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The Hall of Fame chances of Jorge Posada, baseball's Ringo Starr


He was the funny-looking one. The last to join the quartet, he had a big nose, a weak chin, a penchant for rings and worked sitting down. His contributions to arguably the greatest ensemble in his field have always been overlooked. Yet, even moreso than his Beatles analog, Ringo Starr, Jorge Posada was an equal partner in baseball's fab four, the quartet of Yankees teammates who debuted in 1995 and won seven pennants and five World Series together (though Posada, who played in just eight major league games in 1996, sat out the first of those).

That Posada is so comparable to Ringo, "the funny one," who wrote just two Beatles songs and two of the worst at that, helps explain why he has had such a hard time being taken seriously as an all-time great at his position. However, news of his impending retirement, first reported by WFAN beat reporter Sweeny Murti last weekend, gives us a much-needed occasion to revisit Posada's significance in baseball history. It's fitting that the news about Posada arrived just days before the announcement of this year's Hall of Fame class, as a case can be made that Posada is worthy of enshrinement, and it has nothing to do with his having kept time with sure-fire first-ballot inductees Derek Jeter and Mariano Rivera or fellow borderline case Andy Pettitte, his Core Four brethren.

To some, declaring Posada a legitimate candidate for Cooperstown might come as a surprise. Indeed, his basic statistics don't jump off the page. He hit just 275 home runs, only once hitting as many as 30 in a season. He drove in 100 runs just once and never scored 100. He was a career .273 hitter who only once hit .300 over a full season and his 1,664 career hits got him barely half way to the total associated with automatic induction into the Hall. However, he was absolutely one of the greatest hitting catchers in baseball history. Among those who played 75 percent of their games behind the plate, Posada ranks 10th in's Wins Above Replacement, behind seven Hall of Famers (Johnny Bench, Carlton Fisk, Gary Carter, Yogi Berra, Bill Dickey, Mickey Cochrane and Gabby Hartnett) and two men with clear Cooperstown credentials (Ivan Rodriguez and Mike Piazza).

Posada succeeded his crosstown contemporary, Piazza, as the best offensive catcher in baseball. In the first decade of the 21st century, no other catcher came within 20 percent of Posada's 39.9 bWAR. Rodriguez, who would likely be the popular choice as the best catcher of the decade, was barely more than three-fourths as valuable as Posada in comparable playing time.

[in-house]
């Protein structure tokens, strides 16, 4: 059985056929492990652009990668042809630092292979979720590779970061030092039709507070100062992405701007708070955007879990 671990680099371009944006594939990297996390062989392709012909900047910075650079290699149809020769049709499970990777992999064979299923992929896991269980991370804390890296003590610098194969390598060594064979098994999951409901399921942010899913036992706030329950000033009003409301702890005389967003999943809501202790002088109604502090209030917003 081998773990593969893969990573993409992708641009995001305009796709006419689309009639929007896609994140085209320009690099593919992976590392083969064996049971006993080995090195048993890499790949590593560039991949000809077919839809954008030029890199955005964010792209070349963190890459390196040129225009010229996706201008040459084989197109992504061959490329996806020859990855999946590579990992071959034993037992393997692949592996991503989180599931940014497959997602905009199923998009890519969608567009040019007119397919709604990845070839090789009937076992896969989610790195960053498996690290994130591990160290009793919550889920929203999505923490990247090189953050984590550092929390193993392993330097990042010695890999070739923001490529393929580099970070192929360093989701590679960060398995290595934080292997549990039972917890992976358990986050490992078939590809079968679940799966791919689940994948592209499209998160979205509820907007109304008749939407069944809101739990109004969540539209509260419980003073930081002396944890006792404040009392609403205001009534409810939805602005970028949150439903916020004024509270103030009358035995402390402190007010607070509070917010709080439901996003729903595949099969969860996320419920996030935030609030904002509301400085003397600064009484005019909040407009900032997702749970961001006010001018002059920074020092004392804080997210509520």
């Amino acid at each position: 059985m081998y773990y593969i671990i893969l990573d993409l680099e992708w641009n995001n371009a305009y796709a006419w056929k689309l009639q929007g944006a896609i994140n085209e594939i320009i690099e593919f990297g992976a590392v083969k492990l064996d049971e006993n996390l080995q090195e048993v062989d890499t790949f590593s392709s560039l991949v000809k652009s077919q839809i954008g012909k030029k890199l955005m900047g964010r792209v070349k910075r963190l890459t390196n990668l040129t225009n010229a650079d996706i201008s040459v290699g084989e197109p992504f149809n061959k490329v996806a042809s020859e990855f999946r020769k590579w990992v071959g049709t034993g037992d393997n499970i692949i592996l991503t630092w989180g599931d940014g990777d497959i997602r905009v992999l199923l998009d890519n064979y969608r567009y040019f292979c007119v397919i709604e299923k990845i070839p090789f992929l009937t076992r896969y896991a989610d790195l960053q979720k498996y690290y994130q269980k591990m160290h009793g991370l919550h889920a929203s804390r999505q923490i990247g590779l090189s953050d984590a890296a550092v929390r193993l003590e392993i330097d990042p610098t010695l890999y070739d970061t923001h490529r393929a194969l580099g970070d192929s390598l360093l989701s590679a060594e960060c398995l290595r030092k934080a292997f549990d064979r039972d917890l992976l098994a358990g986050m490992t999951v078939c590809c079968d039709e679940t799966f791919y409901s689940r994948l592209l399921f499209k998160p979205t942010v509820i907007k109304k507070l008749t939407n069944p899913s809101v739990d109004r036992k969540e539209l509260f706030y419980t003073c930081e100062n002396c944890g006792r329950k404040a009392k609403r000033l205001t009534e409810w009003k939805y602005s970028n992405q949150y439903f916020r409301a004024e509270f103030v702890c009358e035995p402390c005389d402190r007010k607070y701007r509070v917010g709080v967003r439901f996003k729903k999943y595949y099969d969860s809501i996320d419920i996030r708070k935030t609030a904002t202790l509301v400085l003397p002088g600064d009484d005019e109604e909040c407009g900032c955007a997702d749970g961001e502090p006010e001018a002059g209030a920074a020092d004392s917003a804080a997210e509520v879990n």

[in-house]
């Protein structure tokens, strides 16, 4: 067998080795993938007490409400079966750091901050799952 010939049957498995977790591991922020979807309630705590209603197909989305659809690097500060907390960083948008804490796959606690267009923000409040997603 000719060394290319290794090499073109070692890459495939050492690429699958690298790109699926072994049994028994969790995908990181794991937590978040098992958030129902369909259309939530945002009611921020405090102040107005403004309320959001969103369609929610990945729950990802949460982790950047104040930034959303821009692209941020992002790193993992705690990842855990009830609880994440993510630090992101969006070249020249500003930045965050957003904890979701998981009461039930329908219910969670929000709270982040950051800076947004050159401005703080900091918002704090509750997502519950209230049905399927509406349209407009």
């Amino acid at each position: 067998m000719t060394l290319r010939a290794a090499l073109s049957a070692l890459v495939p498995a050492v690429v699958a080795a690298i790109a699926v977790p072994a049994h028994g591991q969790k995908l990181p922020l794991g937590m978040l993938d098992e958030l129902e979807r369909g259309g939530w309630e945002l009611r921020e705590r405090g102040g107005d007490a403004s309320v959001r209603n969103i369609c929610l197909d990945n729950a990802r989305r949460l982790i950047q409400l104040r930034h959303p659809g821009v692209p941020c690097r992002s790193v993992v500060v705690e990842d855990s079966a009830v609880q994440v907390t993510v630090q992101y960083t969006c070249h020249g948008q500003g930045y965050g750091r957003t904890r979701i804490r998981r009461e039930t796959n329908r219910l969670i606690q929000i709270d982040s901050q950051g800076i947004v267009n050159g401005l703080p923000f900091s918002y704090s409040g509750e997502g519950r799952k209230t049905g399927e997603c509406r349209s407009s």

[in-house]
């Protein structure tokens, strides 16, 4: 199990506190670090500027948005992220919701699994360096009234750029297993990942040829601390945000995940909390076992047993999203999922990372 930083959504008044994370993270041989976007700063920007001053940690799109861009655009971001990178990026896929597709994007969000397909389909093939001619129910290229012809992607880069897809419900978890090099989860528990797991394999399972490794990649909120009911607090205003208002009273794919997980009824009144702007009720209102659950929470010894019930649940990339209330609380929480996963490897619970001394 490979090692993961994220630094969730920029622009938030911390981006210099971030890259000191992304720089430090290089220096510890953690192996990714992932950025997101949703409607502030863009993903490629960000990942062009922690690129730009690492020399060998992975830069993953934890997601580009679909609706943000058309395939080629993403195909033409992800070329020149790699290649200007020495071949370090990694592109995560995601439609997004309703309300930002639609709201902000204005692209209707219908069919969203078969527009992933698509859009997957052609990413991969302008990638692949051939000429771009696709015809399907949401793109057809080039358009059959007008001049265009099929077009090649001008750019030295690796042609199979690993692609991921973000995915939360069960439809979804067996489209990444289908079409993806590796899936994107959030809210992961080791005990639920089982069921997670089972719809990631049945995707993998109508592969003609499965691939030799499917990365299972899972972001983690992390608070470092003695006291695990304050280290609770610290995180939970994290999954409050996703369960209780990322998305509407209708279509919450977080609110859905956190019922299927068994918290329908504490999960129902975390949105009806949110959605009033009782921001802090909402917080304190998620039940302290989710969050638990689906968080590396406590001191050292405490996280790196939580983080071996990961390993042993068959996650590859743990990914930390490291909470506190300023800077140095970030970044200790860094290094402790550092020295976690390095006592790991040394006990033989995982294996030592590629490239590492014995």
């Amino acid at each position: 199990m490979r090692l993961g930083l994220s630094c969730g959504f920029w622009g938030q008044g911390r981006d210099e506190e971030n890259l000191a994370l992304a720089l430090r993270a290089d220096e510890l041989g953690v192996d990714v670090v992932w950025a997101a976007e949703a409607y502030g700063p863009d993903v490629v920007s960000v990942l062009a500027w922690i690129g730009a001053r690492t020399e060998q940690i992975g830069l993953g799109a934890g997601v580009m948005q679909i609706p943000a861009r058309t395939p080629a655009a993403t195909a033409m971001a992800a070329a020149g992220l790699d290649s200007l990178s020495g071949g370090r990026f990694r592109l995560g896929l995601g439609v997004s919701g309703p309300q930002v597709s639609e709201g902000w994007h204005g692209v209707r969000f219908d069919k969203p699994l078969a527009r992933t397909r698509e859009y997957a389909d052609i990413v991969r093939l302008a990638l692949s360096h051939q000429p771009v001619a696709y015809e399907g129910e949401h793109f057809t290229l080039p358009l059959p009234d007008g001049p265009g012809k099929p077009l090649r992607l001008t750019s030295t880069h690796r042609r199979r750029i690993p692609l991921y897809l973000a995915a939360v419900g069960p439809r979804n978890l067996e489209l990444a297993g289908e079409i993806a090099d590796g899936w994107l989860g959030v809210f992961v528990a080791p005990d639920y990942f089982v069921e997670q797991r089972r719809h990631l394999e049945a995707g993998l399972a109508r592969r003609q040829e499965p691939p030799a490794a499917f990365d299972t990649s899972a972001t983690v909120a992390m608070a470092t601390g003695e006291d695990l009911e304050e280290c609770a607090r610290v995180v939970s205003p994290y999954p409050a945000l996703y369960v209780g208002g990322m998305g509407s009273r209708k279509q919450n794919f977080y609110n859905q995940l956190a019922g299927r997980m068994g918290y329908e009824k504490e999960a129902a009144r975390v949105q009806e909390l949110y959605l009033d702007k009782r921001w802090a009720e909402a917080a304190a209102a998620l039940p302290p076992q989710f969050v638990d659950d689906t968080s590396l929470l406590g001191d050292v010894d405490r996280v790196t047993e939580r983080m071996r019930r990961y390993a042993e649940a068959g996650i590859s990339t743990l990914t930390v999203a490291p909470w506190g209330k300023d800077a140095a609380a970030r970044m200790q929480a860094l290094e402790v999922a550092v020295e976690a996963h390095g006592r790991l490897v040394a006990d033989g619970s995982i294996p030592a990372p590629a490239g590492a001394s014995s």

Some of that was good timing. Posada's peak just happened to coincide exactly with that span and came while Piazza was fading. Joe Mauer didn't debut until 2004. Posada was worth more than 2.6 bWAR just once outside of his 2000 to 2009 peek, but during those 10 seasons, he was worth that much or more in all but his injury-shortened 2008 season, averaging 4.4 bWAR in his nine healthy seasons during that decade.

That level of production from behind the plate gave his team a tremendous competitive advantage. While every other backstop in the game combined for a .258/.320/.398 line from 2000 to 2007, Posada hit .285/.390/.499 while in the game as a catcher. In no small part because of that contribution, the Yankees made the postseason in each of those eight seasons, with Posada starting every postseason game in that time. Then, in 2008, Posada missed 101 games due to a worn-out throwing shoulder, and the Yankees sat out October for the first time since before his rookie season. The next year, he returned to form and the Yankees won the World series.

That was the fourth world championship for the Yankees with Posada as their primary catcher, including two (2000 and 2009) in which he held down the everyday job. He had his share of memorable October moments along the way -- most notably the game-tying, eighth-inning bloop double that finally caused Boston manager Grady Little to remove Pedro Martinez from Game 7 of the 2003 ALCS -- but Posada was not a great postseason hitter. Posada often disappeared in the postseason, hitting .248/.358/.387 in 492 career plate appearances, posting an OPS more than 100 points below his regular-season mark. That was likely due in large measure to how many games he caught in the regular season. From 2000 to 2007, only Jason Kendall made more starts at catcher than Posada's 1,028. Tellingly, Posada's career numbers are worse for each successive round of playoffs, something that would suggest fatigue was to blame for those underwhelming performances.